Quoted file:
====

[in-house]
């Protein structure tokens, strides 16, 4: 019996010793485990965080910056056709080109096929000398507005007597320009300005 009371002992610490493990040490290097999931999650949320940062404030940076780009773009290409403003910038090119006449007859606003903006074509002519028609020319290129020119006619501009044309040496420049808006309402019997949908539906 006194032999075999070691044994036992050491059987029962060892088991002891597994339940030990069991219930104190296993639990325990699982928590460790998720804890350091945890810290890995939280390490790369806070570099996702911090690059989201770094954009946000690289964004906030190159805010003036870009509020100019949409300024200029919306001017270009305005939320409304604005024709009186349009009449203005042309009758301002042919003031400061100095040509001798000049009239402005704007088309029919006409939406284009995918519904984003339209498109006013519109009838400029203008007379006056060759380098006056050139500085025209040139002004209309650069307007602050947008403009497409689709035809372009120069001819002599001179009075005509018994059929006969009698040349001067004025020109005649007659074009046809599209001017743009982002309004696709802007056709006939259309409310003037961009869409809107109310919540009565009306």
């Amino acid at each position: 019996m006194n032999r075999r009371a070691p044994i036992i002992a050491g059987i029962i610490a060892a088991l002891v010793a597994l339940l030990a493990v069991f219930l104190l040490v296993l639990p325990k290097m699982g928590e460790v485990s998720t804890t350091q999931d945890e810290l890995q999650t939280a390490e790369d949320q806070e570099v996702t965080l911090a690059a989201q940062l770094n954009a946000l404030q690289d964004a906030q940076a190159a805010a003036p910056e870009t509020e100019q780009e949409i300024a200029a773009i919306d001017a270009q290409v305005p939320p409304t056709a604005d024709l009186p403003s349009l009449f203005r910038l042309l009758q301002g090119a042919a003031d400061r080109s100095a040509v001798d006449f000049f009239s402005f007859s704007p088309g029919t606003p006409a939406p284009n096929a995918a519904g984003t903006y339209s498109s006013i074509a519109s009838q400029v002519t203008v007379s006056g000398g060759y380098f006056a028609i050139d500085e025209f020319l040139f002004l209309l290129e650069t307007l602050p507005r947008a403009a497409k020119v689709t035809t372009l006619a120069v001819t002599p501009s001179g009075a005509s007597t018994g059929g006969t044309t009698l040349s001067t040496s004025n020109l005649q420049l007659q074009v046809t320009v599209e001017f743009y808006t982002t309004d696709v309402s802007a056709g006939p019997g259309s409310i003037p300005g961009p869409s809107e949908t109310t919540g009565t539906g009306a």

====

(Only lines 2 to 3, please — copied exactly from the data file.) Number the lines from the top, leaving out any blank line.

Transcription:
């Protein structure tokens, strides 16, 4: 019996010793485990965080910056056709080109096929000398507005007597320009300005 009371002992610490493990040490290097999931999650949320940062404030940076780009773009290409403003910038090119006449007859606003903006074509002519028609020319290129020119006619501009044309040496420049808006309402019997949908539906 006194032999075999070691044994036992050491059987029962060892088991002891597994339940030990069991219930104190296993639990325990699982928590460790998720804890350091945890810290890995939280390490790369806070570099996702911090690059989201770094954009946000690289964004906030190159805010003036870009509020100019949409300024200029919306001017270009305005939320409304604005024709009186349009009449203005042309009758301002042919003031400061100095040509001798000049009239402005704007088309029919006409939406284009995918519904984003339209498109006013519109009838400029203008007379006056060759380098006056050139500085025209040139002004209309650069307007602050947008403009497409689709035809372009120069001819002599001179009075005509018994059929006969009698040349001067004025020109005649007659074009046809599209001017743009982002309004696709802007056709006939259309409310003037961009869409809107109310919540009565009306």
């Amino acid at each position: 019996m006194n032999r075999r009371a070691p044994i036992i002992a050491g059987i029962i610490a060892a088991l002891v010793a597994l339940l030990a493990v069991f219930l104190l040490v296993l639990p325990k290097m699982g928590e460790v485990s998720t804890t350091q999931d945890e810290l890995q999650t939280a390490e790369d949320q806070e570099v996702t965080l911090a690059a989201q940062l770094n954009a946000l404030q690289d964004a906030q940076a190159a805010a003036p910056e870009t509020e100019q780009e949409i300024a200029a773009i919306d001017a270009q290409v305005p939320p409304t056709a604005d024709l009186p403003s349009l009449f203005r910038l042309l009758q301002g090119a042919a003031d400061r080109s100095a040509v001798d006449f000049f009239s402005f007859s704007p088309g029919t606003p006409a939406p284009n096929a995918a519904g984003t903006y339209s498109s006013i074509a519109s009838q400029v002519t203008v007379s006056g000398g060759y380098f006056a028609i050139d500085e025209f020319l040139f002004l209309l290129e650069t307007l602050p507005r947008a403009a497409k020119v689709t035809t372009l006619a120069v001819t002599p501009s001179g009075a005509s007597t018994g059929g006969t044309t009698l040349s001067t040496s004025n020109l005649q420049l007659q074009v046809t320009v599209e001017f743009y808006t982002t309004d696709v309402s802007a056709g006939p019997g259309s409310i003037p300005g961009p869409s809107e949908t109310t919540g009565t539906g009306a």